How soon after being hired can you quit?

posted 3 years ago in Career
Post # 3
Member
9412 posts
Buzzing Beekeeper

@Kimber_bee:  First, I would wait until you secure a new job. Second, so long as you give them sufficient notice (2 weeks in most places) then you can quit whenever you want.

Post # 4
Member
11772 posts
Sugar Beekeeper
  • Wedding: May 2013

@Kimber_bee:  Most businesses will only give you a professional reference “Yes, XXX worked here from 1/1/11 to 2/2/22.”

But I don’t see the issue with quitting after 6 months, especially if you give plenty of notice and explain that you’re moving!

Post # 5
Member
4576 posts
Honey bee
  • Wedding: September 2014

@Kimber_bee:  Depending on your state, there is sometimes a 90 day “probationary” period where the employer and the employee can decide if the other is a right fit, and leave or be dismissed with no questions asked.

But no, I do not feel it is taboo if you leave for a better oppurtunity. I had a crappy sales job I worked for 3 months and during that time was offered my dream HR job…and I took it. Even though I gave the owner a months notice, he still was furious I was leaving. You have to look out for #1.

Post # 6
Member
9137 posts
Buzzing Beekeeper
  • Wedding: November 2013 - St. Augustine Beach, FL

@MrsPanda99:  First, I would wait until you secure a new job. Second, so long as you give them sufficient notice (2 weeks in most places) then you can quit whenever you want.

Great advice as usual.  OP you shouldn’t feel guilty at all.  If they didn’t like your work or no longer needed your position they wouldn’t think twice about terminating you so you shouldn’t feel guilty about leaving so long as you put in appropriate notice.

Post # 7
Member
1771 posts
Buzzing bee
  • Wedding: September 2013

A few years ago I started a full-time job in August and then quit in January. I had accepted their job offer under the condition that, after the training period (three months of training from 11 am – 7 pm) was over, I would be put on the daylight shift. (My daughter was pre-K at the time and my FI worked 12-hour night shifts from 7 pm – 7 am, so I had to be home in the evenings with her.) Well, after training, they told me I’d need to be on evening shift (3pm – 11 pm) for a few weeks before a spot opened on day shift. I said, okay, I can manage for a few weeks. Two months later, still on evening shift, and they admit that there’s just no availability on day shift right now and they don’t know when there will be. So I had to quit. I’d been there just under 5 months.

I don’t know if it was tacky or taboo or ungrateful, I just did it because I had to. I was a little annoyed that they strung me along with promises of a shift that they knew was unavailable, but I didn’t bring that up to them. I was very nice and polite when I handed in my notice and they were very understanding about it. I still put them down as a reference, and they must say nice things about me, because I haven’t been turned down for another job since.

I think as long as you’re professional and nice about it, you shouldn’t have any issues. I’d just tell them that the reason you’re quitting is because you’re moving. They can’t really get mad at you or give negative reviews of you for that. It’s a valid reason to quit a job.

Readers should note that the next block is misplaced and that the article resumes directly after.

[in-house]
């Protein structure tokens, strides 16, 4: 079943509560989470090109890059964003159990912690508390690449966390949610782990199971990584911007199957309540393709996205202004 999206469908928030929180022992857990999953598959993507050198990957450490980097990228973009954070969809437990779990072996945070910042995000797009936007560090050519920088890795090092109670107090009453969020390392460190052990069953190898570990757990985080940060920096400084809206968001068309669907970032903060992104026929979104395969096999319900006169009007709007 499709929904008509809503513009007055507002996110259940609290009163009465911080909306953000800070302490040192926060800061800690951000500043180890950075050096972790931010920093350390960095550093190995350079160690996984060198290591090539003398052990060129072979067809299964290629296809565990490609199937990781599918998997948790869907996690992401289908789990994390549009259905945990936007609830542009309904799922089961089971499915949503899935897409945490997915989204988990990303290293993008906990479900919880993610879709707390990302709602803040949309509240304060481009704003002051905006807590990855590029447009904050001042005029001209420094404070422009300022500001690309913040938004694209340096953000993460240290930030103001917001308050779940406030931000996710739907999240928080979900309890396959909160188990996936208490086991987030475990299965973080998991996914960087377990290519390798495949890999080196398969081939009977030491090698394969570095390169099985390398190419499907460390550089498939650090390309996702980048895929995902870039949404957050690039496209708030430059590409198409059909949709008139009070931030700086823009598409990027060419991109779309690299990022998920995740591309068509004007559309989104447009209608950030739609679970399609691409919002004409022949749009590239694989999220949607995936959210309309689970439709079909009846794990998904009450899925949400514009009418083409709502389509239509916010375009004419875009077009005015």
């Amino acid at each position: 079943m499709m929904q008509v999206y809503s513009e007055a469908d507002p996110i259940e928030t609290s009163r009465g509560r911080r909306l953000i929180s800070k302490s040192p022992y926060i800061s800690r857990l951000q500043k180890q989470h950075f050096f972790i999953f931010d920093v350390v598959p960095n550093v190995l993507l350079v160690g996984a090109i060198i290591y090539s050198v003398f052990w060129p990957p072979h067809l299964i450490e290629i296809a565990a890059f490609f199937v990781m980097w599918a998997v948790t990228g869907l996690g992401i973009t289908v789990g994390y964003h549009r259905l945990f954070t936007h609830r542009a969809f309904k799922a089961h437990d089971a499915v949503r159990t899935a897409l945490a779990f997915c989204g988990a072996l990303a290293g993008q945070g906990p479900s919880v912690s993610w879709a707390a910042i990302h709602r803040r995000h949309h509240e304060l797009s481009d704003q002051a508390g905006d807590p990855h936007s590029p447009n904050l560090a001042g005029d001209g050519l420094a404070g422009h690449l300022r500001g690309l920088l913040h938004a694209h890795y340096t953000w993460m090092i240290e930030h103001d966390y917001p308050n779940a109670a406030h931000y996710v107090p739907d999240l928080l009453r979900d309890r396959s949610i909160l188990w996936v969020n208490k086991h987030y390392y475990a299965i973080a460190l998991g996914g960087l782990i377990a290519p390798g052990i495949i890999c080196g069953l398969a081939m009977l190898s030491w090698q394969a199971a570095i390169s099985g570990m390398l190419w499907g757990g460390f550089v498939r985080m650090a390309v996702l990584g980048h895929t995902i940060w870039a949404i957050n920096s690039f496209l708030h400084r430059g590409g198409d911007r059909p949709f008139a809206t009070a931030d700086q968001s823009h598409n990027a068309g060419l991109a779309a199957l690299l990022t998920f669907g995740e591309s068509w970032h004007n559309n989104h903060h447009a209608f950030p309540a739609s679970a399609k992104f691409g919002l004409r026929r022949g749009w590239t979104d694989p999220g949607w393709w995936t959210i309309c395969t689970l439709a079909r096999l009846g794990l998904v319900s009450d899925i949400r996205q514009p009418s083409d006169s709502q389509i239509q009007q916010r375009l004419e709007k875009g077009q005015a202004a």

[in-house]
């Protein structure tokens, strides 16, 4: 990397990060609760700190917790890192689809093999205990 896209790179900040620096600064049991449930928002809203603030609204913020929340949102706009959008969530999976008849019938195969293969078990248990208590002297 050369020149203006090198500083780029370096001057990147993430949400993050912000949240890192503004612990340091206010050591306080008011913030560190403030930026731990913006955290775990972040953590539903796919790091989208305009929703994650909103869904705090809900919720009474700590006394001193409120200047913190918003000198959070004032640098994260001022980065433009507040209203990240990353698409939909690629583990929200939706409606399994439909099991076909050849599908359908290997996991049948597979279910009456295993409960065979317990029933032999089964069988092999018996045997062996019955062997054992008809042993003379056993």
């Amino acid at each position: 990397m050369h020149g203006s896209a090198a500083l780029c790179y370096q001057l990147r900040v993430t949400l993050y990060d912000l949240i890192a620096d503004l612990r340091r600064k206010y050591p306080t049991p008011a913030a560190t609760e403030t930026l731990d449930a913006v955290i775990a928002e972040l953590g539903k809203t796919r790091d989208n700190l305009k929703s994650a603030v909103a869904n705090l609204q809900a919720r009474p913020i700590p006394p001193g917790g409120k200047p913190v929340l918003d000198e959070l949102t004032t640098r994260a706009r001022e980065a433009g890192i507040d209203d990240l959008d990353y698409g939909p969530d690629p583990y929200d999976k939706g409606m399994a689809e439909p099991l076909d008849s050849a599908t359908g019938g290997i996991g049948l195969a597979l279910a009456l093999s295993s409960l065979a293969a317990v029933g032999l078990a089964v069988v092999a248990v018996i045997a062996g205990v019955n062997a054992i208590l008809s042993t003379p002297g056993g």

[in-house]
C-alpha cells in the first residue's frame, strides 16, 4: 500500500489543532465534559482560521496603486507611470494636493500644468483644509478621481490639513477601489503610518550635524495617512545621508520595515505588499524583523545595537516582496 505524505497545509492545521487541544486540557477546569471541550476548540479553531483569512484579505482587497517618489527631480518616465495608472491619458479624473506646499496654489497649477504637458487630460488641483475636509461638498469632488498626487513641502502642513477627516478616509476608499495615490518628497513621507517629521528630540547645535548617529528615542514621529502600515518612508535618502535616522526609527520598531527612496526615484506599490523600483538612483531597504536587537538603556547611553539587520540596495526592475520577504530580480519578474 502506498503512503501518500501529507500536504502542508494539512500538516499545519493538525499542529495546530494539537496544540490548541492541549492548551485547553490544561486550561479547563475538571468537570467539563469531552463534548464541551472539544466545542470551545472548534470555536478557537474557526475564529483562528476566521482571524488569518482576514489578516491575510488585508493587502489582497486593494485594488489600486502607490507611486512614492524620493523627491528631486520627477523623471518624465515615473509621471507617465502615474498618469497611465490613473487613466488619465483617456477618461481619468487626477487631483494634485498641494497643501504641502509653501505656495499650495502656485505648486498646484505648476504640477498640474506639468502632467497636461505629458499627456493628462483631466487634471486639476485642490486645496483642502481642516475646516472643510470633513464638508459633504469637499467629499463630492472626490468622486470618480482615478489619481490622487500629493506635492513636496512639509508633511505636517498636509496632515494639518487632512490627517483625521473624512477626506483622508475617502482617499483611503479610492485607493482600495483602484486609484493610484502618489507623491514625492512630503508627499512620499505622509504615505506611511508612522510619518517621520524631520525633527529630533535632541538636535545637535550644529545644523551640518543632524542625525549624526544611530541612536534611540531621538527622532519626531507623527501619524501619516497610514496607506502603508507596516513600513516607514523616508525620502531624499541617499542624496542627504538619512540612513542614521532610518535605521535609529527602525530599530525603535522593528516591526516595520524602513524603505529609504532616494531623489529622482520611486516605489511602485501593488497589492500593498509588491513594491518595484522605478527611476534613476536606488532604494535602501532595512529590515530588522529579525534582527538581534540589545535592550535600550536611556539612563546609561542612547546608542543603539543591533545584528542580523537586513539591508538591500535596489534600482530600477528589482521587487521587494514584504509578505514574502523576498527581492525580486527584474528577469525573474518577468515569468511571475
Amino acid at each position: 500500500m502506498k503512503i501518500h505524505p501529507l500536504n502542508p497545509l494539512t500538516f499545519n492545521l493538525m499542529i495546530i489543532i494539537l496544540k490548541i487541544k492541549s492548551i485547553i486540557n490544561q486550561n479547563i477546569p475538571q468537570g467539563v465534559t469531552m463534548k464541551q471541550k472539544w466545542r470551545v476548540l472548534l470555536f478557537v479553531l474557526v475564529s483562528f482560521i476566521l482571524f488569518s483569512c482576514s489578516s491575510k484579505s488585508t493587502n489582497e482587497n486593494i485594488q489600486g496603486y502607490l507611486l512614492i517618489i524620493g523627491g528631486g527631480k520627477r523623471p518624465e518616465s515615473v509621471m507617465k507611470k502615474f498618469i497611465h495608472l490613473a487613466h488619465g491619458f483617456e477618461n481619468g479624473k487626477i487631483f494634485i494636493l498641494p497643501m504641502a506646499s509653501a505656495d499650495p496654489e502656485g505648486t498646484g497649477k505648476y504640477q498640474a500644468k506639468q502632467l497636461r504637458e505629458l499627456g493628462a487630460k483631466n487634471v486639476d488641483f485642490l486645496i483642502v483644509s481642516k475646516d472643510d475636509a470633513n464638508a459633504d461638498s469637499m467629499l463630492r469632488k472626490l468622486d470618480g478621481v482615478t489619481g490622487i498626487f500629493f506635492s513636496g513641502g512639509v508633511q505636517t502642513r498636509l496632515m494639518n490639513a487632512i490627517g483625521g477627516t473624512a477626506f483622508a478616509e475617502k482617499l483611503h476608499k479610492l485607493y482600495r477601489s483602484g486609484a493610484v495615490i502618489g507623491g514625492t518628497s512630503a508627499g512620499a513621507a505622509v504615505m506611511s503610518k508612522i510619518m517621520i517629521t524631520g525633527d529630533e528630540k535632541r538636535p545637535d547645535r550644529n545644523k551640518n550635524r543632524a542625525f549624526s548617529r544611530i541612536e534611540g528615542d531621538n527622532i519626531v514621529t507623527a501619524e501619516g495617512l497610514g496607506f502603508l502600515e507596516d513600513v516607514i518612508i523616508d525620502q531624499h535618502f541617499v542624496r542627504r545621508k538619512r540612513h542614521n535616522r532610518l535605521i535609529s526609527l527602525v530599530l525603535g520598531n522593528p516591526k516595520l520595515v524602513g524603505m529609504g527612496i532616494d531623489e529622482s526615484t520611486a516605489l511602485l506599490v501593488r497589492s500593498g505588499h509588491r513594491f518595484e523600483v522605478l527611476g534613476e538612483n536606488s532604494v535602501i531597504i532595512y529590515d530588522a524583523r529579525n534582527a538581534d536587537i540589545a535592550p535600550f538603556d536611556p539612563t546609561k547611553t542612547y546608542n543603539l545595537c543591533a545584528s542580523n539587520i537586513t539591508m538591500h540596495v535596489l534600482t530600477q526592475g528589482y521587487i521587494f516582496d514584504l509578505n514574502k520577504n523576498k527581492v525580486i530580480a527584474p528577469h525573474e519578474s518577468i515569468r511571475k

Post # 10
Member
2725 posts
Sugar bee
  • Wedding: August 2012

I left a job after six months for similar reasons…..they were surprisingly great about it. Offer to help as much as you can during the transition (for example,  since I was still new and learning things, I offered to make a “how to” binder with some job tasks that were part of the everyday goings on, and I edited the job posting).

Very few places take that stuff personally….people coming and going is all part of business. 

Post # 11
Member
281 posts
Helper bee
  • Wedding: May 2012

Don’t quit your job until you have another one. Given the state of the economy and your requirements, it may take you 3-4 months to find something you want anyway! The last two friends I had who quit first had very hard times finding new jobs quickly.  But as soon as you have a new one (with benefits!) then nicely and professionally resign.

Post # 12
Member
170 posts
Blushing bee
  • Wedding: October 2016

You can leave whenever you want, but I would make sure you really like and are likely to stay at the new job you take. I worked for a staffing agency at one point (as in I interviewed people for jobs) and I very quickly passed over resumes where people bounced around a lot, to me it shows not knowing what you want and/or a lack of responsibility.

 

Not saying you’re etiher of those things, and if you’ve only done this once or twice I wouldn’t worry, I’m just saying don’t make a habit of it because it can look bad and be worrying to future employeers.

Post # 13
Member
11712 posts
Sugar Beekeeper
  • Wedding: November 1999

I would not leave the current job until you have a new one lined up.  It’s really hard to find good work with benefits right now, so I’d hang tight until you get something, and then give your notice to your current employer.

Post # 14
Member
3570 posts
Sugar bee
  • Wedding: September 2011

I think it’s a little tacky because they had to pay that temp agency A LOT of money to hire you.  That’s what makes the situation more unique than quitting a regular job. Also, it could affect buying a house.  

 

Post # 15
Member
2209 posts
Buzzing bee
  • Wedding: May 2014

If you’re planning to buy a house, you should definitely close before quitting your job.  I know of someone who got laid off after their offer to buy a house was accepted and the bank rescinded the mortgage.

And, honestly, like PPs have said, it’s just not smart to quit a job in this economy without having another lined up.

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